Smartly dressed and impressively calm, he disappears up the stairs never to be seen again (my guardian angel?) and soon after, a mobile intensive care team arrives and the paramedics begin immediately scissoring off all my clothes.
‘A glamorous death’
As usual I’m wearing my regular daytime street gear of black combats, slashed T shirt and seriously distressed black Doc Marten boots (they’re held together with masking tape). Nothing too extreme, though my heavy liquid eyeliner, jewellery collection (over 100 bracelets, necklaces and chains), nail varnish and wing mohican haircut with braids prompts the ambulance men to write me up in their accident report as a ‘white male transvestite.’
This will later cause much amusement to my real drag queen friends- I might be in the habit of wearing fishnets, leather miniskirts and full make-up by night, but I’m not really a tranny- I’m a dressed up punk with the attitude of ‘if I’m gonna’ wear a little make-up why not a lot’.
And if I look better in make-up occasionally why not wear liquid eyeliner all the time?
Firing questions at me (‘what happened? what’s your name? where do you live? do you have insurance? DO YOU HAVE INSURANCE?) the ambulance guys are TV (television) style slick and efficient, quickly, if uncomfortably, sliding a hard backed stretcher under me, strapping me onto it then carrying me out through the club’s main entrance. A small crowd of clubbers have gathered (Danceteria’s opened just minutes before) and it’s as I exit the club that I first ponder death.
‘I’m dying a glamorous death, I look fantastic,’ I realise, observing the ring of curious faces surrounding me. The blood bubbling out of my mouth is surely complimenting my makeup and presumably ivory white complexion, I think, though as far as the actual dying is concerned, I don’t care at all (all I want is to stop the pain). And to this end, I’m cursing, or alternatively, begging the ambulance men.
‘Drug me, fuck, drug me, shit, knock me out, fuck, drug me, please,’ I plead, though they either ignore me or say ‘we can’t, not until you’re at the hospital, you’re going straight to surgery’.
Otherwise they keep on firing questions;
‘Do you take cocaine’ (‘No’), Who’s your next of kin? (‘Micci [my girlfriend], ‘What’s your address’ (Ludlow Street and Houston’) Do you have any last messages’ (‘No’), Are you sure you haven’t used cocaine tonight’ (‘No!’)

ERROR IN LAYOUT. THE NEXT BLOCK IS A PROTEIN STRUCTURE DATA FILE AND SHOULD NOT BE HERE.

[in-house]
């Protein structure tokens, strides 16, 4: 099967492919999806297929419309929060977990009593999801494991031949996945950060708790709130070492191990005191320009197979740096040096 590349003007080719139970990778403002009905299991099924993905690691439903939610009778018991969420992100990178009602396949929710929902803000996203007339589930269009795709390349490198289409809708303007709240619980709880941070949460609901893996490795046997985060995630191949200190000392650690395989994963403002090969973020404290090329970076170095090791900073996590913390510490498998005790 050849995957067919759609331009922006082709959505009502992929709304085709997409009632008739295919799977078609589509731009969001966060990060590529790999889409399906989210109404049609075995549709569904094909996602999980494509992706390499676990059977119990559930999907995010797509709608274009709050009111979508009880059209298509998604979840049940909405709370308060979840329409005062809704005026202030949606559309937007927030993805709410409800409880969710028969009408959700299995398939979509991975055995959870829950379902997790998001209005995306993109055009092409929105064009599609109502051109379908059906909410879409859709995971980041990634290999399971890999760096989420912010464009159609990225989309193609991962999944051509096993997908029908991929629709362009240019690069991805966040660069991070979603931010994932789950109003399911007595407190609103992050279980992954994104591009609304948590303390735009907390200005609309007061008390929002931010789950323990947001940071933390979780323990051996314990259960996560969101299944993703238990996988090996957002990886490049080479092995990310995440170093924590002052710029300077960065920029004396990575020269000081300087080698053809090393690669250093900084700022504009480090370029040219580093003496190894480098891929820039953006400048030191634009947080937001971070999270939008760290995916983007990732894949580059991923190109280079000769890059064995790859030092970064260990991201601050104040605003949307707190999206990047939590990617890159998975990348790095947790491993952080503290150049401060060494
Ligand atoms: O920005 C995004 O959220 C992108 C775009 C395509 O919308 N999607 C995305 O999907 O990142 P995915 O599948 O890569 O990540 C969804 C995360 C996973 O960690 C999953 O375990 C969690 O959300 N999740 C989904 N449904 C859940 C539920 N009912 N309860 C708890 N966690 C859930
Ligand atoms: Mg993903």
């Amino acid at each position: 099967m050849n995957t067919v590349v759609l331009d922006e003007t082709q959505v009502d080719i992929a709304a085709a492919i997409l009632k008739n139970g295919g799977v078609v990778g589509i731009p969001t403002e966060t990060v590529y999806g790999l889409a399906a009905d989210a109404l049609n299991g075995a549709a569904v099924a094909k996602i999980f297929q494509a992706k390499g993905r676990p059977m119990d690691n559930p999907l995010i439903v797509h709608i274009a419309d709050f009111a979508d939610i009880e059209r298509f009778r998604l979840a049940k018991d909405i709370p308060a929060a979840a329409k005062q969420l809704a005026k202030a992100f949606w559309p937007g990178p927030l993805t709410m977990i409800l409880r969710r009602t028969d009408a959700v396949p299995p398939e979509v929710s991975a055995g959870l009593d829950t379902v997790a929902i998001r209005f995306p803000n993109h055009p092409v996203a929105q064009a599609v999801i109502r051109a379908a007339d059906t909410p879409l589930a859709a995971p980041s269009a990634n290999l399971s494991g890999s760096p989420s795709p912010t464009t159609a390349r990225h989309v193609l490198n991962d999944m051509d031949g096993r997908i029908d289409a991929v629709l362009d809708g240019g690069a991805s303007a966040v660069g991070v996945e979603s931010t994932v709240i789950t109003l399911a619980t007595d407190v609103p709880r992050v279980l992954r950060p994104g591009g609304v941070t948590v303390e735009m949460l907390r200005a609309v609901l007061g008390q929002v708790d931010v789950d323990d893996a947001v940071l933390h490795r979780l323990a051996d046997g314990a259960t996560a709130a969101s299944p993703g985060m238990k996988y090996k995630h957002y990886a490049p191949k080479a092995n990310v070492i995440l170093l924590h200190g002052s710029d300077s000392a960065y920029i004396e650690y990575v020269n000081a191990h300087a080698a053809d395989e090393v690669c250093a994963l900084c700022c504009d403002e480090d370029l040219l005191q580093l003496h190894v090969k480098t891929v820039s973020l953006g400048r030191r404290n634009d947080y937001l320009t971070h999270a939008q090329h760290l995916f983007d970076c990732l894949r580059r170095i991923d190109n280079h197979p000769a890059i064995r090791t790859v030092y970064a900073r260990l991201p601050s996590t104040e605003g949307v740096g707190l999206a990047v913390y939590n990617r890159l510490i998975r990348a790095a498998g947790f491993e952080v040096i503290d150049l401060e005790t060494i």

Apparently, if I’ve done cocaine that day, they can’t give me anaesthetic straightaway (meaning they can’t operate immediately so I’ll die) but fortunately I’ve never really enjoyed coke and quit speed since being smashed in the face at a Clash concert in London. Alcohol is my drug of choice, though normally much later.
Five minutes later we’re at St Vincents Hospital in the West Village, hurtling through floodlit corridors on a gurney, which reminds of being on TV again, though the pain remains real. And then I’m outside the operating room, waiting to be gassed.
‘Count back from 10’, the anaesthetist says just as a white-haired nun shuffles into view.
‘Are you Catholic?’ she demands.
‘No’ (I think about her religion with that razor sharp clarity of thought again; I was raised Catholic, but at this precise moment, her faith and her God mean absolutely nothing to me at all. Nothing.
‘No, I’m not’, I truthfully reply, ‘not really”.
‘Do you want the Last Rites?’ she continues, undeterred.
Her persistence sparks another flood of thoughts about religion which conclude with the comforting revelation that death, at least mine, doesn’t matter- at all- it’s actually somehow strangely appealing: release!).
‘No, I don’t want them’. The nun starts praying anyway. (‘I said, No. . .’ ) Then I’m switched off again as the anaesthetic takes effect.
‘That’s one way to get out of a date’
My next waking moment is three days later, when I find myself in an intensive care unit, tubed up to a life support machine and surrounded by friends. Micci my girlfriend is there plus Laurie- my planned secret date for the night of the accident.
Micci had been out of town, Laurie’s a gorgeous, if moody, model I’ve been flirting with, who years later ends up an LA grunge star. Right now though both look concerned and lovely though immediately, I understand I have to make a choice.